PhD, Michigan State University
Secondary Education 6-12
Phone: (703) 993-2384
Fax: (703) 993-2013
George Mason University
Thompson Hall 1801
4400 University Dr.
Fairfax, VA 22030
Teaching: Dr. Helmsing joined the faculty of George Mason University in 2017 as an Assistant Professor of History and Social Studies Education. Prior to teaching at Mason, he taught courses in curriculum studies and social studies education at the University of Wyoming and Michigan State University, where he was a student in MSU’s Curriculum, Teaching, and Education Policy Ph.D. program. Helmsing has been a high school and middle school teacher in Indiana, Arizona, and overseas in Scotland, and recently spent time teaching in an urban middle school in the spring of 2017. He has supervised and instructed student teaching interns in middle and high school classrooms in rural, suburban, and urban schools. As a teacher educator and teacher researcher committed to engaged teaching and public pedagogy, Dr. Helmsing has collaborated with educators and community members in diverse sites, ranging from the American Museum of Natural History in New York City to the Wind River Indian Reservation in Wyoming. His teaching and outreach aim to help educators consider the imaginative possibilities of history and social studies education in schools, museums, and everyday life by drawing upon ideas and methods ranging from folklore and oral history to cultural heritage and media archaeology.
Research: Dr. Helmsing’s research revolves around two dimensions of history and social sudies education. The first dimension considers the affective and emotional work of history that shapes how we feel about the past and how the past makes us feel, or, as Eelco Runia puts it, how we are "moved by the past." As such, Dr. Helmsing’s work aims to help educators consider the many affective attachments and expressive modes used in teaching historical narratives of the United States, from the Wild West to the Old South, from Manifest Destiny to the U.S. Civil War. To this end, he is currently studying the emotions, attachments, and modes teachers and students express for the past in classroms, museums, and in popular culture. The second dimension of his research examines how we learn, perceive, and understand time in all its various forms and complexities, from how we learn to think about time periods to how we perceive different temporalities, such as beginnings and endings and alternate histories (e.g. steampunk, retrofuturism). Dr. Helmsing represents the College and University Faculty Assembly of the National Council for the Social Studies in its House of Delegates and serves as a member of the editorial boards for The Journal of Curriculum & Pedagogy; The International Journal of Critical Youth Studies; Taboo: The Journal of Culture and Education; and three academic book series. He is a co-editor of Keywords in Social Studies: Concepts and Conversations (Peter Lang) and has published numerous articles and chapters related to history, museums, and popular culture.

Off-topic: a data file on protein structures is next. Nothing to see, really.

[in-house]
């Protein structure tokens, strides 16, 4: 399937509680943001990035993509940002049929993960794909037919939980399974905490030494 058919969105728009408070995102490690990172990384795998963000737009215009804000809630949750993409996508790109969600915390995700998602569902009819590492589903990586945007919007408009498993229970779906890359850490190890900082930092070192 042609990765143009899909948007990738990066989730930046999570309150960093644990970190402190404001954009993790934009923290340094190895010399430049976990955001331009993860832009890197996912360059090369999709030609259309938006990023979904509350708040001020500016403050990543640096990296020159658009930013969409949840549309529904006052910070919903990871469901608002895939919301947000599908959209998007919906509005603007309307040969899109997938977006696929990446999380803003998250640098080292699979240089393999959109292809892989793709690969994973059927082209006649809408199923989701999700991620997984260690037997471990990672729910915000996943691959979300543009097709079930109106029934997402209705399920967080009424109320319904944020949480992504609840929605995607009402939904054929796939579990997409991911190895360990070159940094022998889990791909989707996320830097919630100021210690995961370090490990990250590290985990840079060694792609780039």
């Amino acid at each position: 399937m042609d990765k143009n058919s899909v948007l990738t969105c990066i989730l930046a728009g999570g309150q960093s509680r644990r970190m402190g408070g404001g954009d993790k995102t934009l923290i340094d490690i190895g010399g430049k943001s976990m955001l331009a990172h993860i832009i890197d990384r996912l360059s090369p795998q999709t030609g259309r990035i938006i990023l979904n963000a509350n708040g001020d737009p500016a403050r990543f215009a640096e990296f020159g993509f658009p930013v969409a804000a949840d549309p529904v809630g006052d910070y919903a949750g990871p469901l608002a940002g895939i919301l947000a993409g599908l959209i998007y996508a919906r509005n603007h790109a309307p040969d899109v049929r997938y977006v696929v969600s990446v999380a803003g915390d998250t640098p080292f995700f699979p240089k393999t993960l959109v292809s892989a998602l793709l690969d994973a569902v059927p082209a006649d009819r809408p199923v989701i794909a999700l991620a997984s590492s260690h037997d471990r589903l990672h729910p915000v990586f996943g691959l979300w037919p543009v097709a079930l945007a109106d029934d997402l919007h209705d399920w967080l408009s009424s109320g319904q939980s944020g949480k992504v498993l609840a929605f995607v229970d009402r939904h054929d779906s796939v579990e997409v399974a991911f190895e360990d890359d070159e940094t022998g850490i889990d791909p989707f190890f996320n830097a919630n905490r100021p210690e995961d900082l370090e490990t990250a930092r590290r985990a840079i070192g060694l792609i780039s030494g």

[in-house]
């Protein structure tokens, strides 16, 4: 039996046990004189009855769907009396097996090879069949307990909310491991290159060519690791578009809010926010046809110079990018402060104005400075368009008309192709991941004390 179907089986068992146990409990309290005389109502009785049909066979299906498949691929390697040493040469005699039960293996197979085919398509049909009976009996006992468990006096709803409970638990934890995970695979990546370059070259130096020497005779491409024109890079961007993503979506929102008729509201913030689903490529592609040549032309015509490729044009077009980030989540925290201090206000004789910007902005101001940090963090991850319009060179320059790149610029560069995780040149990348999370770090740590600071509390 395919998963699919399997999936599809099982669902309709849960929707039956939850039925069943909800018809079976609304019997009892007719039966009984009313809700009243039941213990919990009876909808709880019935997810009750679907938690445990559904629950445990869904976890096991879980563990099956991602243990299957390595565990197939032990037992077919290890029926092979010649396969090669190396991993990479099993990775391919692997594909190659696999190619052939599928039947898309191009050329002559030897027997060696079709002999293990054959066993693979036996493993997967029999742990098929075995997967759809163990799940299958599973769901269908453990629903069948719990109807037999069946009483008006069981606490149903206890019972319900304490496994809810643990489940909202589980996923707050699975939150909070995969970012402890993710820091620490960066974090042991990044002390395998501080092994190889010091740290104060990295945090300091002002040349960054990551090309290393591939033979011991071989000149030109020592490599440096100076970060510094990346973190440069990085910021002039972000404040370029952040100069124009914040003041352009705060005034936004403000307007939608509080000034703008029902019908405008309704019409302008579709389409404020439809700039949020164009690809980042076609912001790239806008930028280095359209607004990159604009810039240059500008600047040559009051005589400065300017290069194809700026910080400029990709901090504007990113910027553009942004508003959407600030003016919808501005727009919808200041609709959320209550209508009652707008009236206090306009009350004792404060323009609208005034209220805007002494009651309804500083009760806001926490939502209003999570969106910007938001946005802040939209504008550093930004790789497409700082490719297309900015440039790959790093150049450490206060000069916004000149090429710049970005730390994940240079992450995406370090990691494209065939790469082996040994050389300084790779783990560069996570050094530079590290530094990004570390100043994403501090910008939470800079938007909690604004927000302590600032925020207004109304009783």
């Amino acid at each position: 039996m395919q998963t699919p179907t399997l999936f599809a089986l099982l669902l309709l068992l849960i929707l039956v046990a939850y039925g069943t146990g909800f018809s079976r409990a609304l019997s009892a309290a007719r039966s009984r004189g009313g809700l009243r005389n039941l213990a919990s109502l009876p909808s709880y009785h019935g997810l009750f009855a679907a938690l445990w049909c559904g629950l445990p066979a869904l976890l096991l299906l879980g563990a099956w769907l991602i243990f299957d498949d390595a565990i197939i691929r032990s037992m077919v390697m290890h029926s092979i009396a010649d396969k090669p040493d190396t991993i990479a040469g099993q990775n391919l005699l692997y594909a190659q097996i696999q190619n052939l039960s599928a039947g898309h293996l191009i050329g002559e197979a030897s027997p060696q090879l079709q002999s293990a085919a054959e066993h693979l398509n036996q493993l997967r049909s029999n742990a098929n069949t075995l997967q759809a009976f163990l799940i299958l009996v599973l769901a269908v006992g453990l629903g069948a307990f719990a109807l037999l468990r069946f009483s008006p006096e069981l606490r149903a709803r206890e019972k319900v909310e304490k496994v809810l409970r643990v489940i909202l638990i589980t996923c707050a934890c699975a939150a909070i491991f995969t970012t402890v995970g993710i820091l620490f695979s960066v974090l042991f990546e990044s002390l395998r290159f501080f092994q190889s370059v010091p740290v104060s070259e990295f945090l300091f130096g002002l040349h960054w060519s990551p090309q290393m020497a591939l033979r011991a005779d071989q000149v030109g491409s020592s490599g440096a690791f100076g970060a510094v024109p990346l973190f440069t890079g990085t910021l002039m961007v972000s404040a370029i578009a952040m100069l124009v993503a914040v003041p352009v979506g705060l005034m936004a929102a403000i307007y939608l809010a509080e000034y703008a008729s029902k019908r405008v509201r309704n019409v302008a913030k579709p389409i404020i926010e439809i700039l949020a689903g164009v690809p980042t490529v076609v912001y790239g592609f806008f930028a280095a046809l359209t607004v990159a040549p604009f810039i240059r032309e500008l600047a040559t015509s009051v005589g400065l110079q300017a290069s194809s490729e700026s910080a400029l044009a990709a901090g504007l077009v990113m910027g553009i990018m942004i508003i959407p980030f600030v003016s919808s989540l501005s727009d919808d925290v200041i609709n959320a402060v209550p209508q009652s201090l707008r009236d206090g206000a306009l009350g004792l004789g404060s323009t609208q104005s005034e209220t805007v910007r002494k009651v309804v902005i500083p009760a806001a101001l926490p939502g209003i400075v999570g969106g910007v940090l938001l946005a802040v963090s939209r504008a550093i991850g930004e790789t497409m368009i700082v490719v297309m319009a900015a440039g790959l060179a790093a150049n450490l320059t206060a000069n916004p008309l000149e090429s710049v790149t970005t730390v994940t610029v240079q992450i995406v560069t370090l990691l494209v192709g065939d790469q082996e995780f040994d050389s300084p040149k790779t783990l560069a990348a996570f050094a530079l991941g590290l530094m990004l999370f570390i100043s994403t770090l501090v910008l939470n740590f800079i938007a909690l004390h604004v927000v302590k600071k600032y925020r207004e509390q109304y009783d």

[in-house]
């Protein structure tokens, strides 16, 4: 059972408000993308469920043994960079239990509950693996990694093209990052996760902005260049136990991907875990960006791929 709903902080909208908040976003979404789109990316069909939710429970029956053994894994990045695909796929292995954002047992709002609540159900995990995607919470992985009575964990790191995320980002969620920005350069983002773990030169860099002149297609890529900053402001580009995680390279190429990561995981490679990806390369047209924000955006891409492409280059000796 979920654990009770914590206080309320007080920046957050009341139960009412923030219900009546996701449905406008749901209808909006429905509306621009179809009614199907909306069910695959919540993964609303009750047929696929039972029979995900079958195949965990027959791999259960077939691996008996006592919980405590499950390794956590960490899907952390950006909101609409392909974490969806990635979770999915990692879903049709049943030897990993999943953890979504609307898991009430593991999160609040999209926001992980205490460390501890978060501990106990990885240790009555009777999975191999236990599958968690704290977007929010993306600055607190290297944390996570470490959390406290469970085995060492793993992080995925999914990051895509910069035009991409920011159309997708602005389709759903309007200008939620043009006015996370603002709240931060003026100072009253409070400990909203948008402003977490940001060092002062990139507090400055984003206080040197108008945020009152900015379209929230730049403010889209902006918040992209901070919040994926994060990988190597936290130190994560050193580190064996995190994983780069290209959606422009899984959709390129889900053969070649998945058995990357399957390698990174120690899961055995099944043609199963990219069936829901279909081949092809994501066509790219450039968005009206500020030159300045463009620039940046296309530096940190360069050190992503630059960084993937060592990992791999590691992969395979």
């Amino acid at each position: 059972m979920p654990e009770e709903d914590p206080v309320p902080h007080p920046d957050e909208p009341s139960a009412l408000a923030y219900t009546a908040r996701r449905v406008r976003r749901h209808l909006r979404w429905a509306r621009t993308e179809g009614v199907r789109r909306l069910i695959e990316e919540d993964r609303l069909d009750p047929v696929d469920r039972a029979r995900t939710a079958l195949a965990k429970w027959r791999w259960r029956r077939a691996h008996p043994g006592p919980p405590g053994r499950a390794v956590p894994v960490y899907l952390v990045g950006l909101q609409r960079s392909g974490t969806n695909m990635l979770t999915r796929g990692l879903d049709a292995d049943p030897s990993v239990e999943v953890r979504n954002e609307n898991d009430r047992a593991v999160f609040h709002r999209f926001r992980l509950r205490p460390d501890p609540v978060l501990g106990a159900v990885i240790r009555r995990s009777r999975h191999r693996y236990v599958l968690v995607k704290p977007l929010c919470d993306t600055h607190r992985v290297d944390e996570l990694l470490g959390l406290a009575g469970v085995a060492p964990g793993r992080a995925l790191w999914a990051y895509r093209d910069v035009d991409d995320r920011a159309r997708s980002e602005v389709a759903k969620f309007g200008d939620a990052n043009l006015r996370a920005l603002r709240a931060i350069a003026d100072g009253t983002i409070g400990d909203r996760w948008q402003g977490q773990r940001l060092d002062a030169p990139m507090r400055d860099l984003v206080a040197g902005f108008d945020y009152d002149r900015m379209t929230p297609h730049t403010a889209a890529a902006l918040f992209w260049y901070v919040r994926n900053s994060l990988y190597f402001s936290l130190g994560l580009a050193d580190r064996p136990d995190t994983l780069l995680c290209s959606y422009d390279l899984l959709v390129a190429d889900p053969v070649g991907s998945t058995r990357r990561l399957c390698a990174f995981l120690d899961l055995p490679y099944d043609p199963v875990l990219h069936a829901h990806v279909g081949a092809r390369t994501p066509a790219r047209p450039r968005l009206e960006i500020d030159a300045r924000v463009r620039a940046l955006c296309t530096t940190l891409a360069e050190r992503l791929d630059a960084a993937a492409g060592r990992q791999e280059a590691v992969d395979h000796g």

- History & Social Studies Education
- Theory & Philosophy of History
- Affect & Emotion in History Education
- Public Pedagogy & Public History
- Museum Studies & Heritage Studies
Chapters in Books:
Helmsing. M. (accepted). History sucks: Saturations of sadness in history education. In B. Dernikos, N. Lesko, S.D. McCall, & A. Niccolini (Eds.), High passions: An affect and education reader. Durham, NC: Duke University Press.